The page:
Manchester United, Liverpool and Newcastle United are among the clubs to have been involved in the most eyebrow-raising transfers in footballing history.
The growth of the transfer market is one of the most interesting and surprising sub-plots of modern football, with transfer records constantly being broken and players constantly on the move.
“I want to reassure fans that Luis Figo, with all the certainty in the world, will be at the Camp Nou on July 24 to start the season.” The words of Figo himself on July 9, 2000.
On July 24, he left, and not just for anyone, for Real Madrid, Barcelona’s biggest rivals, for a world-record fee that marked the start of the Galactico era under Florentino Perez.
The Portugal winger became the focus of the rivalry between the clubs, with Barca fans constantly launching all kinds of missiles in his direction when the teams met, as Michel Salgado recalled in 2002.
“By the second or third corner I turned to Luís Figo and said: ‘Forget it, mate. You’re on your own’. I used to offer Luís the chance to take the short corner, drawing up close to him near the touchline, but not this time.
“Missiles were raining down from the stands: coins, a knife, a glass whisky bottle. Johnnie Walker, I think. Or J&B. Best to keep away. Short corners? No thanks.”
“World-record-shattering” is how the BBC described Ronaldo’s world-record £80million transfer from Manchester United to Real Madrid in 2009.
But although the fee was extraordinary at the time, it was a move that had long been expected.
Ronaldo’s move to Juventus in 2018, however, was not.
The Portugal forward had hinted he could leave the Bernabeu before, but most put it down to a ploy to earn himself a bigger contract. Few considered he could actually leave Madrid.
Yet just a few months after winning his fourth Champions League trophy with the club, after an astounding 450 goals in 438 appearances, Ronaldo joined Juventus for £100million and the world gasped.
After a long pursuit, PSG finally got their hands on Barcelona superstar Neymar for a whopping €222million in the summer of 2017.
It smashed any previous transfer record, and set a new precedent which would took the transfer market into a new realm of excessive pricing.
The Brazilian had renewed his contract in Spain after PSG interest a year earlier, but decided he wanted out of the Nou Camp and one call to Paris was all that was required.
Having spent just one season as Roma’s first choice, the “Lionel Messi of goalkeepers” had Liverpool leading the race to sign him after the 2018 World Cup.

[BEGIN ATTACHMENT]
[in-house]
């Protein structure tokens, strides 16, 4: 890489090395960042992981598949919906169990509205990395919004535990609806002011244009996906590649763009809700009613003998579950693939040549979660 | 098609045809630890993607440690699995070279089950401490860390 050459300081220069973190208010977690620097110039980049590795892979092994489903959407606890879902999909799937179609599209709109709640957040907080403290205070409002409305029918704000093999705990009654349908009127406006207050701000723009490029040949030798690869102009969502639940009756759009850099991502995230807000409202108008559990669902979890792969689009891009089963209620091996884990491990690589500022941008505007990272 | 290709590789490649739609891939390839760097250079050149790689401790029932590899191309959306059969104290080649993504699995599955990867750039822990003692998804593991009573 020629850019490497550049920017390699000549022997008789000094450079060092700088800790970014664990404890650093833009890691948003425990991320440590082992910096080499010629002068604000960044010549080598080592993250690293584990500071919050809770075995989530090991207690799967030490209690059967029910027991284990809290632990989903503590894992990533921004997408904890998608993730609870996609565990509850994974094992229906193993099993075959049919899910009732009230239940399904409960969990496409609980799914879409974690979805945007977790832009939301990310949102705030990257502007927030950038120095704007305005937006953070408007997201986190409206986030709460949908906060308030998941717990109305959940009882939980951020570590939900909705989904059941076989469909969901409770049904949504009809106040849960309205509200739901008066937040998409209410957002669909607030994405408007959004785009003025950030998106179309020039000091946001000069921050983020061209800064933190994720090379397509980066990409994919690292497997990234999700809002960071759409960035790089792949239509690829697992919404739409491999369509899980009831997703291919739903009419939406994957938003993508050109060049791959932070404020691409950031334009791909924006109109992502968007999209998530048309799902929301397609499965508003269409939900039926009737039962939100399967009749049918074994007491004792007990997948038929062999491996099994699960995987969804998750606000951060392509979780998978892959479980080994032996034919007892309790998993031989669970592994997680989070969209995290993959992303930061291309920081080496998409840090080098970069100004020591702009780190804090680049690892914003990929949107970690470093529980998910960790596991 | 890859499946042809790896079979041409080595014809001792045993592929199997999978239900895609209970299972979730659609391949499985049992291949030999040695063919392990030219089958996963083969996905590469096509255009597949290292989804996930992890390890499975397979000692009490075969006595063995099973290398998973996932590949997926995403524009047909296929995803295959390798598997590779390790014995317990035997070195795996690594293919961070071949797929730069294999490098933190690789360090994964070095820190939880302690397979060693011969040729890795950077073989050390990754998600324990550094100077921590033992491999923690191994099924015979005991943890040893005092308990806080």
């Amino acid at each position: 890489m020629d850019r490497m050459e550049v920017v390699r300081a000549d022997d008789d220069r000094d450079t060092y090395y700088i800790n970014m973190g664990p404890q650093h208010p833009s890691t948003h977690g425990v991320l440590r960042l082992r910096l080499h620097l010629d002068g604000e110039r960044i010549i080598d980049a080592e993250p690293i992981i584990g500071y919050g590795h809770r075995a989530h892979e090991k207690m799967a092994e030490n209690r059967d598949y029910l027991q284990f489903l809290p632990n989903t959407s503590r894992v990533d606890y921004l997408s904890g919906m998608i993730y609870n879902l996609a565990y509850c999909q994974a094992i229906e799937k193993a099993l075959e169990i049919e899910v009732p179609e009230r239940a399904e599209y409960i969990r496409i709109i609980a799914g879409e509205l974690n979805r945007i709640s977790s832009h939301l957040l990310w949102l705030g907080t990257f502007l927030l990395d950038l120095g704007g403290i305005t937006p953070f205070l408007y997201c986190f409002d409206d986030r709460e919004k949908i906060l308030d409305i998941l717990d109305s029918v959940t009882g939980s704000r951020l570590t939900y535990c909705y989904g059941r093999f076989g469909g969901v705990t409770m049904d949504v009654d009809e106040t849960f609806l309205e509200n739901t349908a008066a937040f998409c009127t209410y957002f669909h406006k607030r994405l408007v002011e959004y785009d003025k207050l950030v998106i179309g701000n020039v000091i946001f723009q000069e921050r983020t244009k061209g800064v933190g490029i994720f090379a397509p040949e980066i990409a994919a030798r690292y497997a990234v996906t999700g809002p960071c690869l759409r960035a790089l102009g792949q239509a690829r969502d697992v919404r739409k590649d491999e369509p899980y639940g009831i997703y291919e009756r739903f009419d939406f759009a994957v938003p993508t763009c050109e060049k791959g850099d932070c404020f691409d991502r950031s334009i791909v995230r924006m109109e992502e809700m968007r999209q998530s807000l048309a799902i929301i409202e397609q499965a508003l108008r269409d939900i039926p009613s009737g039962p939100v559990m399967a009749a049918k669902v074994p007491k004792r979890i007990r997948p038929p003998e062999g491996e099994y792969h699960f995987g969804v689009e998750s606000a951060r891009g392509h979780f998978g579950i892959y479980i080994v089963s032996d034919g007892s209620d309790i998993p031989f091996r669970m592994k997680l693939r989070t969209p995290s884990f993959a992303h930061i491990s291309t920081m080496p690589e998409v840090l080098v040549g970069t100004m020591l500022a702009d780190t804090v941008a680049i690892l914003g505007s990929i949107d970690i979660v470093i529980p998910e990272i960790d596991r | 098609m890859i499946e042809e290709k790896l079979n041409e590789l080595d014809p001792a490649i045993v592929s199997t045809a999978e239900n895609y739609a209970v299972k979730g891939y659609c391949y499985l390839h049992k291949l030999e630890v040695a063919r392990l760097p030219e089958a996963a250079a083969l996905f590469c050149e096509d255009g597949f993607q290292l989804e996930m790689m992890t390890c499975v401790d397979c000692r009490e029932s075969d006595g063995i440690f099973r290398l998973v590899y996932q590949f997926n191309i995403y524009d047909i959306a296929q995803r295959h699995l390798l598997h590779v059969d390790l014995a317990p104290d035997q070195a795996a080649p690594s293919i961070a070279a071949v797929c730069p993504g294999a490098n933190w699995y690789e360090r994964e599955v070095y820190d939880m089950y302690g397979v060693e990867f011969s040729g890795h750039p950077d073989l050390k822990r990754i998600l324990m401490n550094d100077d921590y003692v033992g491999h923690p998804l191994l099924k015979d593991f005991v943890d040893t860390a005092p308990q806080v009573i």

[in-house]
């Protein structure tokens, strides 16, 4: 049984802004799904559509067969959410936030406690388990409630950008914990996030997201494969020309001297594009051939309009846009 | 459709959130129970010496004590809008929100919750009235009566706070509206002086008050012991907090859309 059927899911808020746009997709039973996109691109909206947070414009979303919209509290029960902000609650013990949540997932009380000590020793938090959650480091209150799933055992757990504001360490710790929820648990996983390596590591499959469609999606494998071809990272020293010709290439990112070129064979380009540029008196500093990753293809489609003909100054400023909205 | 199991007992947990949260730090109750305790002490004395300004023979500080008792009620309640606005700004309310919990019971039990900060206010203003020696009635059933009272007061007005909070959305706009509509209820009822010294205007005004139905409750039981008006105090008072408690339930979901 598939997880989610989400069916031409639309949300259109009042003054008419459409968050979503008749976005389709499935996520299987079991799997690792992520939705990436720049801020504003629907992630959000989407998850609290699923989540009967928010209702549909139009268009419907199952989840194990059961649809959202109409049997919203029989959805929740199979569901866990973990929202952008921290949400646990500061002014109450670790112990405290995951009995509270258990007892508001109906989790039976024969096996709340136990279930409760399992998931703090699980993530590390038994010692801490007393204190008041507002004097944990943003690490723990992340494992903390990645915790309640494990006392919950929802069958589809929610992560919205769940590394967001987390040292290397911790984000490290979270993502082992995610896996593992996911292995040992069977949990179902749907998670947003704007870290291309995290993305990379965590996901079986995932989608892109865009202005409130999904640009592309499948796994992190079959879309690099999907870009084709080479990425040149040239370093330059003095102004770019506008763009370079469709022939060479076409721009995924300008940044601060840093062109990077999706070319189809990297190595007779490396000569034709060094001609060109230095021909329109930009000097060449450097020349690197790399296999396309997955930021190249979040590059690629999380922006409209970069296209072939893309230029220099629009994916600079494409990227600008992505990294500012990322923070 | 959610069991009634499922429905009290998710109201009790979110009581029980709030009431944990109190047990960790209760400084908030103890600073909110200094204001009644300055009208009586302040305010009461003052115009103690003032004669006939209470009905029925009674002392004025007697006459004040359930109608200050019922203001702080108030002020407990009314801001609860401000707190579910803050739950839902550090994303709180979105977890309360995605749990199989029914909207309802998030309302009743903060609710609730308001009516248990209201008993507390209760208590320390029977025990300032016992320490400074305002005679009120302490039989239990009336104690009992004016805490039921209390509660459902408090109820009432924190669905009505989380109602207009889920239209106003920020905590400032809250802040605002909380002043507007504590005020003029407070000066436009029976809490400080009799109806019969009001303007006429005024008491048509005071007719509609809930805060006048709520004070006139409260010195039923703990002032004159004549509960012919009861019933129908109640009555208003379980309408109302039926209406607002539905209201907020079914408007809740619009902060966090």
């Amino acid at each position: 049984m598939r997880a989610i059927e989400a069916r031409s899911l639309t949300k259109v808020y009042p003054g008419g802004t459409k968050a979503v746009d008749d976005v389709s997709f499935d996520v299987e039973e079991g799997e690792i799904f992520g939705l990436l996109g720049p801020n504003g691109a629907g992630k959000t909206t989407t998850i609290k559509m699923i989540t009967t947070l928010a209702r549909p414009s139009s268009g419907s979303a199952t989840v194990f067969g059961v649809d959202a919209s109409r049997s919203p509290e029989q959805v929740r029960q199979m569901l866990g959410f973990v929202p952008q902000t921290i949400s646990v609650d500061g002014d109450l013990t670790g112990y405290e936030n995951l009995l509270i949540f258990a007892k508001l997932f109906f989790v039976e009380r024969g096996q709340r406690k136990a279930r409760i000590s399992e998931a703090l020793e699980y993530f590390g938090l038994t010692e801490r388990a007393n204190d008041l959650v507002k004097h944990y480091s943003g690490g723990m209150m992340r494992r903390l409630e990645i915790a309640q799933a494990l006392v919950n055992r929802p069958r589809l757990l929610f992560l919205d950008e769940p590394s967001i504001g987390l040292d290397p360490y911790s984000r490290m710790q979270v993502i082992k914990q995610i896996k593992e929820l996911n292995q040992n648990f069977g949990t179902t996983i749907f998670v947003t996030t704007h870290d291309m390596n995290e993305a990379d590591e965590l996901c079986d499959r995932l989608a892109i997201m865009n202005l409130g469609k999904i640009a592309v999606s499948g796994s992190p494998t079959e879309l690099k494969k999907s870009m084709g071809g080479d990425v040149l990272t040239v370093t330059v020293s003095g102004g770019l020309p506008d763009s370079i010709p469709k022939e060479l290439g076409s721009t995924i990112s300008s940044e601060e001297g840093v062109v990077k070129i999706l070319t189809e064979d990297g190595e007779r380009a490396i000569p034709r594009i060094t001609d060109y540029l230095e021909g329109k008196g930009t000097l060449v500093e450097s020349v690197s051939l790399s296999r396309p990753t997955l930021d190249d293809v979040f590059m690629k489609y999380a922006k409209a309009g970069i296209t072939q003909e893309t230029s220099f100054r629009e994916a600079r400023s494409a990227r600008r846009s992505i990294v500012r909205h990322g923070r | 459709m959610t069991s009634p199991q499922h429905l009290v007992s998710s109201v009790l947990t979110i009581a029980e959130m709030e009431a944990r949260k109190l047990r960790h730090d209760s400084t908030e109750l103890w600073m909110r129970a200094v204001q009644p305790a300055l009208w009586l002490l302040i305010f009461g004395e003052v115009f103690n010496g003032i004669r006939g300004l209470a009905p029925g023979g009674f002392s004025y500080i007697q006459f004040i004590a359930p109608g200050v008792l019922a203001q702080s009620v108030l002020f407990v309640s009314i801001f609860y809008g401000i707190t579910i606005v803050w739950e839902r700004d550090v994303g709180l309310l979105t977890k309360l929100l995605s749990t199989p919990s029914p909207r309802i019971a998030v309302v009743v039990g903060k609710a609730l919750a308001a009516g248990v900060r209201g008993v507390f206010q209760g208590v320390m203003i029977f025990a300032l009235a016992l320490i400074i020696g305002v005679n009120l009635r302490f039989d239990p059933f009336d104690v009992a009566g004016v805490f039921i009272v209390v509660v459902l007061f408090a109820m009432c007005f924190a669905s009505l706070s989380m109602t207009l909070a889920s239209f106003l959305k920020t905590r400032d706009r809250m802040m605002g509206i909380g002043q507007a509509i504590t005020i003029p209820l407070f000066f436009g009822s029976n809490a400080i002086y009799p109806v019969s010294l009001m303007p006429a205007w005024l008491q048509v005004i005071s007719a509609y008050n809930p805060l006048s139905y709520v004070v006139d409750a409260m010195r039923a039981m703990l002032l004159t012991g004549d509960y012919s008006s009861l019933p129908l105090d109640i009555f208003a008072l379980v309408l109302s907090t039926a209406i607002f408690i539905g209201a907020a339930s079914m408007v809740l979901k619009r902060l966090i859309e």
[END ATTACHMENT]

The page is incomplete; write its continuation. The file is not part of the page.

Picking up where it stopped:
Most assumed Roma’s asking price would put the Reds off, but in July 2018 they shelled out a huge £66million, a world-record fee a goalkeeper, finally breaking Gianluigi Buffon’s 18-year-old previous high.
A transfer that shocked for a different reason, Tottenham flop Paulinho was looking to see out his years in China when, out of nowhere, Barcelona put a £36.4million deal on the table.
They handed the Brazilian a contract which included a £109.1million buy-out clause, much to the surprise of anyone who had seen him line up in North London.
He had left Spurs to join Guangzhou Evergrande for £10million before heading back after just a year in Spain.
In the summer of 1996, Barcelona paid a world-record fee to sign Ronaldo from PSV, breaking a long run of Italian clubs breaking the record in a period of Serie A dominance.
Later that same summer, Newcastle United splashed out £15million on Shearer from Blackburn Rovers, becoming the first English club to break the world transfer record in 45 years.
It didn’t lead to trophies, but Shearer became Newcastle’s and the Premier League’s record goalscorer, netting 206 goals in 404 appearances for his hometown club.
This was the deal which helped make transfer deadline day what it is in England.
Freshly taken over by Sheikh Mansour, and after being rebuffed by David Villa and Kaka among others, Manchester City needed a big name, someone to prove they meant business.
Robinho seemed to be heading for Chelsea, but in swooped City with their even new money to sign the Brazil forward for a then-mouthwatering £32.5million from Real Madrid.
If anyone had been unsure until then, this was the deal that proved City were ready to take on the big boys.